TES reveals salary gaps
Size matters when it comes to the salaries of the top people in education in the UK. A special TES pay survey reveals huge disparities among those who run education north and south of the border, partly accounted for by the population differences.
But there is a growing gap in the earnings of headteachers in the different countries, which is more to do with different policies.
The highest earner in Scottish education, perhaps unexpectedly, is Janet Brown, chief executive of the Scottish Qualifications Authority, who commands pound;123,026, putting her in 29th place in our rankings - considerably behind the pound;170,000 paid to her English counterpart.
Bill Maxwell, the new head of the inspectorate, is next on the Scottish list in 42nd place, with a salary of pound;110,000 - again less than Christine Gilbert, chief schools inspector in England, who is on pound;196,000 and could have earned more if she had not turned down her performance-related bonus, which would have taken her to pound;232,500.
Other key figures are also modestly remunerated compared with their English counterparts. Bernard McLeary, chief executive of Learning and Teaching Scotland, is in 47th place on pound;104,611; Michael Russell (49th place on pound;99,259, including his MSP pay); Tony Finn, chief executive of the General Teaching Council for Scotland (50th on pound;98,913); and Ronnie Smith, general secretary of the Educational Institute of Scotland (54th on pound;89,388).
By long custom, the EIS general secretary is on a formula where he is paid the same as the top salary for a headteacher, plus 12 per cent.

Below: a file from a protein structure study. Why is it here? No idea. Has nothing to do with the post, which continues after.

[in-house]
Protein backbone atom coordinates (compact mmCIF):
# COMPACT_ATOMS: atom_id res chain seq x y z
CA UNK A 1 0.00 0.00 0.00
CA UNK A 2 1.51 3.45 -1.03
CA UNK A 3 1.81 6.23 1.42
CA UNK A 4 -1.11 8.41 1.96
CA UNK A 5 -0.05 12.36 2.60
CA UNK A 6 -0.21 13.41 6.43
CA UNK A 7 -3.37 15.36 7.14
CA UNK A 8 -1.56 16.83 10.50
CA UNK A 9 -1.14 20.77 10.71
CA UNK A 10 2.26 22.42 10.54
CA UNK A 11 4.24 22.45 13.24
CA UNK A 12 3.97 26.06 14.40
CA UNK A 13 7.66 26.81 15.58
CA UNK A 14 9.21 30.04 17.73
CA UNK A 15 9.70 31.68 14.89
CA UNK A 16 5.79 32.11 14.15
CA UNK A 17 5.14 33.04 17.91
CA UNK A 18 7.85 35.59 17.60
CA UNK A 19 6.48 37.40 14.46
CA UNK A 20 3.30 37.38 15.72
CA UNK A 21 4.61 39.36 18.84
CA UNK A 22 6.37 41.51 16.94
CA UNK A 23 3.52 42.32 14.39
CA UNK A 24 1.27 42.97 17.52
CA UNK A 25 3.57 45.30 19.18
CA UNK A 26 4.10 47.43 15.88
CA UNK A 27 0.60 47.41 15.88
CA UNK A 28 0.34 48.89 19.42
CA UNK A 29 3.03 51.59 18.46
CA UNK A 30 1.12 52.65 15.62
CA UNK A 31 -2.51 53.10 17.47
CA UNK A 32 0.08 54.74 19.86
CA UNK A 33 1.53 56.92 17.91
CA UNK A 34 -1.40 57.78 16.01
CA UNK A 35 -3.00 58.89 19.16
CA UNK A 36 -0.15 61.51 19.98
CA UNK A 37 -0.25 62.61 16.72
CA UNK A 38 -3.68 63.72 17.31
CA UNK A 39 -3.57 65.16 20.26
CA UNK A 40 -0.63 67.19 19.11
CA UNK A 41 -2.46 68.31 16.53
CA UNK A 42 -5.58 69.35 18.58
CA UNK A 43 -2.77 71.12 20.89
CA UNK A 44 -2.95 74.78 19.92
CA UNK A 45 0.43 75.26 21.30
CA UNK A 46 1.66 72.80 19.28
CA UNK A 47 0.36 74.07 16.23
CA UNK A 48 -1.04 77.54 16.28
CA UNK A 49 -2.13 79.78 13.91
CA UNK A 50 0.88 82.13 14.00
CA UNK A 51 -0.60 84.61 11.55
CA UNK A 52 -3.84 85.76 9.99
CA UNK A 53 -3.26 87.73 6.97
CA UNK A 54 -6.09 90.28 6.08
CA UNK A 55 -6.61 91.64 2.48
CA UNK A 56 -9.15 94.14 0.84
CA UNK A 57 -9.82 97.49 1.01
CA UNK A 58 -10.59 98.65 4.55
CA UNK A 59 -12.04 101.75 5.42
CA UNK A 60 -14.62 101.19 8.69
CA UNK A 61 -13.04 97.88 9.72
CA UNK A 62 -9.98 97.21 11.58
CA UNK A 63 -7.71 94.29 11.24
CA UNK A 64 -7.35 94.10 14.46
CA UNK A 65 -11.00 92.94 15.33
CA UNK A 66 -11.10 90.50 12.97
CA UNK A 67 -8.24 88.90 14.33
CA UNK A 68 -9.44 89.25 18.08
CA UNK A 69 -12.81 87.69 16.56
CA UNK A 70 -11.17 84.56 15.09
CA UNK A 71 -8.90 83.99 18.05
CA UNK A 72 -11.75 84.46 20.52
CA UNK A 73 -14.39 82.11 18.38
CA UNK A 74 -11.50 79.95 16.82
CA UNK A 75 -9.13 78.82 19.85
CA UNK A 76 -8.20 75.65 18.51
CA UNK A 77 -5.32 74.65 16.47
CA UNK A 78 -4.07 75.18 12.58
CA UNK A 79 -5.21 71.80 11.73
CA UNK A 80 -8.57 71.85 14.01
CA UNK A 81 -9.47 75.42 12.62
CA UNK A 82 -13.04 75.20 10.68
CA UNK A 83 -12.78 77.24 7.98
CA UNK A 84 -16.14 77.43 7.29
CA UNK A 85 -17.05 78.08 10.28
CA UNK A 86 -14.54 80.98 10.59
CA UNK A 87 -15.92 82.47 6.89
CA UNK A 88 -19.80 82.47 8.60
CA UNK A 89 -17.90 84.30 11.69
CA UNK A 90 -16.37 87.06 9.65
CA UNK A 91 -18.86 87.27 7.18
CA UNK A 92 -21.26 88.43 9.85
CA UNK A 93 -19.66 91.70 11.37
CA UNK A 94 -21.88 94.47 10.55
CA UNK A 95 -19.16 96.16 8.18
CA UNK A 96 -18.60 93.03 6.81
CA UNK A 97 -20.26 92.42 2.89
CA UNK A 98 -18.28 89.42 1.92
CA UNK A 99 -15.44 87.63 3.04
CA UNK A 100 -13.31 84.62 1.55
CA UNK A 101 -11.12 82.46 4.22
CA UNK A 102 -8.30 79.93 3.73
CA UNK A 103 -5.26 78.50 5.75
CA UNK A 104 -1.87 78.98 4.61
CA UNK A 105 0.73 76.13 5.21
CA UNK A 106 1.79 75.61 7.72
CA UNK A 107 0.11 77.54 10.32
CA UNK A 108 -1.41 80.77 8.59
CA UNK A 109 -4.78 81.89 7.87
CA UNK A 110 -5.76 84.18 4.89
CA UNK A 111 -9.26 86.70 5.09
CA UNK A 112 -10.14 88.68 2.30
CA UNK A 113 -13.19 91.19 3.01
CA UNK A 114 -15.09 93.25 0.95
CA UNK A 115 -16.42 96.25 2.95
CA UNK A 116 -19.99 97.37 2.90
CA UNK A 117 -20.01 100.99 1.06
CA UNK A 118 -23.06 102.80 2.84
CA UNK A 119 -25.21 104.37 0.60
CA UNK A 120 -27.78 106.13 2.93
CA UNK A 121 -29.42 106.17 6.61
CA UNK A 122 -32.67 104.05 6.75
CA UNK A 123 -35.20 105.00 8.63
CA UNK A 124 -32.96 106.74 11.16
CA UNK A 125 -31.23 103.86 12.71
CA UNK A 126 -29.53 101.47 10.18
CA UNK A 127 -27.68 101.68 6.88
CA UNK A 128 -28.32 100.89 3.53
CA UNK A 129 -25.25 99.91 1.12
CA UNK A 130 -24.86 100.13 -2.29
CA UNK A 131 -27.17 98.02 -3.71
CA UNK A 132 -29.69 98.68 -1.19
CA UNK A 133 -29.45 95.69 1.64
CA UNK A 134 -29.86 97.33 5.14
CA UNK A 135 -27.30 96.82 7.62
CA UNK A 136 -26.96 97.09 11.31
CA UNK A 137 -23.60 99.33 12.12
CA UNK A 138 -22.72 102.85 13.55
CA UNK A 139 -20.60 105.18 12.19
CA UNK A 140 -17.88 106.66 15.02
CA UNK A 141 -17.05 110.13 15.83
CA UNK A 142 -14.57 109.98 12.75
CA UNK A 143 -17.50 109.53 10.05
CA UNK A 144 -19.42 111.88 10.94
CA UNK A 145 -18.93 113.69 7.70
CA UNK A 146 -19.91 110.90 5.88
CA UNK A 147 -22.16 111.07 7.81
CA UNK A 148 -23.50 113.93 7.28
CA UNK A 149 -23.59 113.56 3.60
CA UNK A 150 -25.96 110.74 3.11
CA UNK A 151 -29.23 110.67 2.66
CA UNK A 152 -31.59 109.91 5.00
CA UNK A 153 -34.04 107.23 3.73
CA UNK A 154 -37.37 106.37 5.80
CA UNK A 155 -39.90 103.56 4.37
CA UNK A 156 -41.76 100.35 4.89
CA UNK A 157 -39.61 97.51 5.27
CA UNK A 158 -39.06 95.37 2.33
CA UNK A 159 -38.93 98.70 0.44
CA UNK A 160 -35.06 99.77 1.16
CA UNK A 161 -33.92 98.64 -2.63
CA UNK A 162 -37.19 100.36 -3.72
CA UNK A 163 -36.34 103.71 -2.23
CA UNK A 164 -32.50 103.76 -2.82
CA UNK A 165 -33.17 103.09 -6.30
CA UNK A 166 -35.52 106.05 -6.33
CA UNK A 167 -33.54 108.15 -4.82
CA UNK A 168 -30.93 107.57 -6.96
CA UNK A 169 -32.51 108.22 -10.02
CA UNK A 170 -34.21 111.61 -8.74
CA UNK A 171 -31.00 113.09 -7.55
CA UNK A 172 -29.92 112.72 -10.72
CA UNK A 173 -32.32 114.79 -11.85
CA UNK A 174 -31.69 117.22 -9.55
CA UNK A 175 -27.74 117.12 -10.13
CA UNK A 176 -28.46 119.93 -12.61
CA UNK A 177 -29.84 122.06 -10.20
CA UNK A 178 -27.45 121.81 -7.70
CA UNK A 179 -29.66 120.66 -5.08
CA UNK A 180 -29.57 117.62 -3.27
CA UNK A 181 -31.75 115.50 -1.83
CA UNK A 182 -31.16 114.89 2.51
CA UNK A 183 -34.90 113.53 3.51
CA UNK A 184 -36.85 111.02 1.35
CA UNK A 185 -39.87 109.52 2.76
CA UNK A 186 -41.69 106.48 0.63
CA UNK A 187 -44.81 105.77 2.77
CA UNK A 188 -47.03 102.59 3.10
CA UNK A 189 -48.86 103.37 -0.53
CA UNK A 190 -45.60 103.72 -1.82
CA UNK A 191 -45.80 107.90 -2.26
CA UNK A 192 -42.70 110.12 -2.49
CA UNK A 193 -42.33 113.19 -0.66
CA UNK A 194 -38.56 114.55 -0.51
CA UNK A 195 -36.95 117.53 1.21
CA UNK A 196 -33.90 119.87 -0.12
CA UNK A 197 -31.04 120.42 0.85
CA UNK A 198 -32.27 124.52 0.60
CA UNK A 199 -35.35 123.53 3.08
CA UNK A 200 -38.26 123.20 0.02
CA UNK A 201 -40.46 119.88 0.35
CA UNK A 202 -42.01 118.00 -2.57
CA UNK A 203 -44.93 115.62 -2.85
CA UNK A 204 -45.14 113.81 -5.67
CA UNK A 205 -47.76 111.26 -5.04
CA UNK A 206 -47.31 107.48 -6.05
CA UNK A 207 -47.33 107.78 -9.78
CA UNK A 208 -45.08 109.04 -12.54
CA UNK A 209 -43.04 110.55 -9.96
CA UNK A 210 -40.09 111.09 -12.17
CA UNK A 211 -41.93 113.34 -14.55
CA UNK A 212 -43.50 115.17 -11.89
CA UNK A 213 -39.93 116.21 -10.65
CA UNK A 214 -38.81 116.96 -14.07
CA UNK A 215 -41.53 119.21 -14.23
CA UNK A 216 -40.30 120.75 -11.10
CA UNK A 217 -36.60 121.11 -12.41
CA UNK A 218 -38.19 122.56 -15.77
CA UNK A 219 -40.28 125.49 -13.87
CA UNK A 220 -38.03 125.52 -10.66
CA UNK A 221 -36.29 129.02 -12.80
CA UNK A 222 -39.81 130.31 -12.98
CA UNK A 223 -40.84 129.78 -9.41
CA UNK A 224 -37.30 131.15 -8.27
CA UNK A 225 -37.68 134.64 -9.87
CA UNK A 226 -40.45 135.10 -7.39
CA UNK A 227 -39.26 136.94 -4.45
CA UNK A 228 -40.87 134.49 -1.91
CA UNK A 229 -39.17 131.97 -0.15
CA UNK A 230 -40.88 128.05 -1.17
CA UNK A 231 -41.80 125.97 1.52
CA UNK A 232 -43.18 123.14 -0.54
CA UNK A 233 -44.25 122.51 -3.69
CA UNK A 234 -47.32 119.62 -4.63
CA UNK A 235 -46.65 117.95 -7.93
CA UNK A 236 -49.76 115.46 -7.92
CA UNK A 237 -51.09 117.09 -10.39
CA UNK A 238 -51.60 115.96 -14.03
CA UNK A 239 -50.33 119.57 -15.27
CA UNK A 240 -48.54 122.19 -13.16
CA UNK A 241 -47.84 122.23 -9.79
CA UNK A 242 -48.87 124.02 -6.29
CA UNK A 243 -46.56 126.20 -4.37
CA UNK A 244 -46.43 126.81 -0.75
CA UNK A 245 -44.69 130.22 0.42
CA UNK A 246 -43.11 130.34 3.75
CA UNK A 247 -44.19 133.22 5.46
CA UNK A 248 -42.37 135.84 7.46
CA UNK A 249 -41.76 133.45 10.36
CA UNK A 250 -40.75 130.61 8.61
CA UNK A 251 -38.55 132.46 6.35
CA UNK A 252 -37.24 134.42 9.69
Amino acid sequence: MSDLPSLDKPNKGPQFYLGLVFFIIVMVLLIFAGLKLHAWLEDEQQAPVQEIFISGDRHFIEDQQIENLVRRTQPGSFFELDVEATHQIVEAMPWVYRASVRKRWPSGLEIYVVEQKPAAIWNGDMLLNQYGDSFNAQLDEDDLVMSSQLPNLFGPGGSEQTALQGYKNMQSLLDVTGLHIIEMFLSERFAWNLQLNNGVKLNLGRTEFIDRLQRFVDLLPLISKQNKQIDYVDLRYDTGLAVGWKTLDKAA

It is headteachers' salaries which are the most striking feature of the differences between Scotland and England, which will fuel demands from Scottish heads for pay hikes.
Tom McDonald, head of Holyrood Secondary in Glasgow, Scotland's largest, pockets a mere pound;78,000 to recognise his responsibility for around 2,000 pupils - little more than the average salary for heads in England and Wales.
By contrast, the top earner in a state school in England was a primary head on pound;155,000, although that included a bonus. Since September, at least 42 headteacher posts in England have been advertised on salaries above pound;100,000.
The top-earning Scot in the list does not actually work in Scotland. At number three is Glasgow-born, former primary head David Bell, who receives up to pound;205,000 as the permanent secretary at the Department for Children, Schools and Families. This contrasts with pound;125-130,000 for Leslie Evans, director general of the Directorate of Education and Lifelong Learning in Scotland.
Original paper headline: TES reveals salary gaps between England and Scotland chiefs